I hear with my little ear: Podcasts 9-16 June 2020

Heather Cox Richardson has her own YouTube channel now.  She’s continuing with the Facebook chats (and in her History and Politics chat she explains why) and then posting them onto You Tube. Her History and Politics Chat of 26 May 2020 looks at the influence of the ‘Spanish’ flu on the November 1918 election (she doesn’t think it had that much influence); the question of whether Ford was right to pardon Nixon (she says no because it was a precedent for presidents being above the law- although she does note that Ford also pardoned ‘draft-dodgers’ who had fled to Canada, so it was supposed to be a ‘pardons for everyone’ gesture; and she finished off talking about propaganda.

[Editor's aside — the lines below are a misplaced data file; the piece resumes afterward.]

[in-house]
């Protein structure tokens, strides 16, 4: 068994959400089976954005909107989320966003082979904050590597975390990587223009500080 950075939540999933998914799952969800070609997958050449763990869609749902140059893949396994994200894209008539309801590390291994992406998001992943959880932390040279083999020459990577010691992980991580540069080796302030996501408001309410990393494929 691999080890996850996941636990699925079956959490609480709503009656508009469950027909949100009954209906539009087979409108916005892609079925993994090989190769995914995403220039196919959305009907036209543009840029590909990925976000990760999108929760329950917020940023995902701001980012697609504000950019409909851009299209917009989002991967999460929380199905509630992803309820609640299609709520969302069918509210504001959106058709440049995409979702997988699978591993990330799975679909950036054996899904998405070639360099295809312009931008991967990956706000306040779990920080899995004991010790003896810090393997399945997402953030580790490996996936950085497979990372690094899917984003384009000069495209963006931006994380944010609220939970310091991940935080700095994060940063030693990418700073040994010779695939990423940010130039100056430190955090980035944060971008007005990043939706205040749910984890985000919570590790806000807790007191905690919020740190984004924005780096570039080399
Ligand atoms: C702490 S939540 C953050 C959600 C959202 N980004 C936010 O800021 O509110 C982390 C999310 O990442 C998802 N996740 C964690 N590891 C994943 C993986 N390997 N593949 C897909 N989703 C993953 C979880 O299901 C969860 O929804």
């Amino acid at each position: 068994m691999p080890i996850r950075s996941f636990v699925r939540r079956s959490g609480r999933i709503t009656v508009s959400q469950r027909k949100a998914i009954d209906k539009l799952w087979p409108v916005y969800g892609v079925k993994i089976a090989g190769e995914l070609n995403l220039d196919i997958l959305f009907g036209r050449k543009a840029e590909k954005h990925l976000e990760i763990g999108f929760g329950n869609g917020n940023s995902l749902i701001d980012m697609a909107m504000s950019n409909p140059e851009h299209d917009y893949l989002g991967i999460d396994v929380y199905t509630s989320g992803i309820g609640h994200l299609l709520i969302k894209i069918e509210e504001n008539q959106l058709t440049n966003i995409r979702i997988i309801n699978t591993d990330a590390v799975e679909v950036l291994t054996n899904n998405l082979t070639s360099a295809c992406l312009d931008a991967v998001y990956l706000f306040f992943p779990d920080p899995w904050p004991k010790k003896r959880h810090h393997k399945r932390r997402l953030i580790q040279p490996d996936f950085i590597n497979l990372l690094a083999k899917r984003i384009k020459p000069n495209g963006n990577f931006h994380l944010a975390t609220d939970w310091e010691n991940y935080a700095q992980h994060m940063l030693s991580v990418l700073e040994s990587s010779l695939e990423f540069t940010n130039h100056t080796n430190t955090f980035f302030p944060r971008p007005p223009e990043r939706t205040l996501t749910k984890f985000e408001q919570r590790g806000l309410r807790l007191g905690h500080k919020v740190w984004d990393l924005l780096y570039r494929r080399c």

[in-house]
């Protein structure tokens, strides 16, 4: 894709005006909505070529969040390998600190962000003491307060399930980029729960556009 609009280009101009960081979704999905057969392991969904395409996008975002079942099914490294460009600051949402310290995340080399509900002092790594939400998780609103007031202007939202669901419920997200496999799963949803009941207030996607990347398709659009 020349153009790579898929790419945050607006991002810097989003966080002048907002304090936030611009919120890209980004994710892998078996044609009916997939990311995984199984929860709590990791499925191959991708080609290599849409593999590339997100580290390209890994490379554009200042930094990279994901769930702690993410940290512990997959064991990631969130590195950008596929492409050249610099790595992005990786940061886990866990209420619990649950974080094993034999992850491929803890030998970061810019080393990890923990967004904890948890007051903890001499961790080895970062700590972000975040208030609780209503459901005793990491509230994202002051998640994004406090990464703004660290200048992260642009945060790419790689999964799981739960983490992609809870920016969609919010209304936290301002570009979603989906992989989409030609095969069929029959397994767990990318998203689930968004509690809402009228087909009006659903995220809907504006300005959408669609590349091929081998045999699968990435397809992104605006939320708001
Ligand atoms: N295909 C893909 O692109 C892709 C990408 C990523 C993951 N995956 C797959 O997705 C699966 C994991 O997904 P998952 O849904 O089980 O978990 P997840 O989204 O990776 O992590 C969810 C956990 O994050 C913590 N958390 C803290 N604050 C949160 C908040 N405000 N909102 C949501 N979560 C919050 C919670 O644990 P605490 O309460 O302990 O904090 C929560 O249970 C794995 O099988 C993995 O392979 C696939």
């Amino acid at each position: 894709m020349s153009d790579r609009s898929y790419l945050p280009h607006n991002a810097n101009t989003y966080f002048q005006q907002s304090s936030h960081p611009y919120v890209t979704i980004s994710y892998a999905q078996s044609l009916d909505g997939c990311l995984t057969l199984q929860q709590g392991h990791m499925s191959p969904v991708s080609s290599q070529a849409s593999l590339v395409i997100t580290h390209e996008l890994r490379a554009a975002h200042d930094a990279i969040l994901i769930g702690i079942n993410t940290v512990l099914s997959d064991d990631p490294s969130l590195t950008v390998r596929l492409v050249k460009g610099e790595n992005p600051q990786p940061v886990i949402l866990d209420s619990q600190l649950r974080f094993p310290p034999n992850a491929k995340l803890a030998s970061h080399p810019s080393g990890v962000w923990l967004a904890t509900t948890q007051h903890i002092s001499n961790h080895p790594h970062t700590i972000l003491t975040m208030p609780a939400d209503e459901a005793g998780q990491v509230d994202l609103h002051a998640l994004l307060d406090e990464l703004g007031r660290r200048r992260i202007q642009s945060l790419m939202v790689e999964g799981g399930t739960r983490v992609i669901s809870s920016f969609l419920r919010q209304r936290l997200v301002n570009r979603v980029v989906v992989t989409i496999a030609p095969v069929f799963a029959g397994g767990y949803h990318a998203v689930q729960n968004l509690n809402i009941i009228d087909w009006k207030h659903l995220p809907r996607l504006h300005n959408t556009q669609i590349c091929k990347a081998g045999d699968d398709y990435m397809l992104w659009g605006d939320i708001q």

The History and Politics Chat of 9 June 2020answered three questions 1. What happened to the Baby Boomers? Why didn’t they have more effect on society? (Her answer: after Goldwater’s defeat, the Movement Conservatives moved into more bread-and-butter local elected positions – school boards, text book boards etc- and exerted their influence on day-to-day life). 2. The creation of Washington D.C. (not very interesting for an Australian listener) 3. Why does Mitch McConnell have so much power in the Senate? (Because the Senate Republicans keep supporting him). And she finished off describing what a ‘doglicker’ was.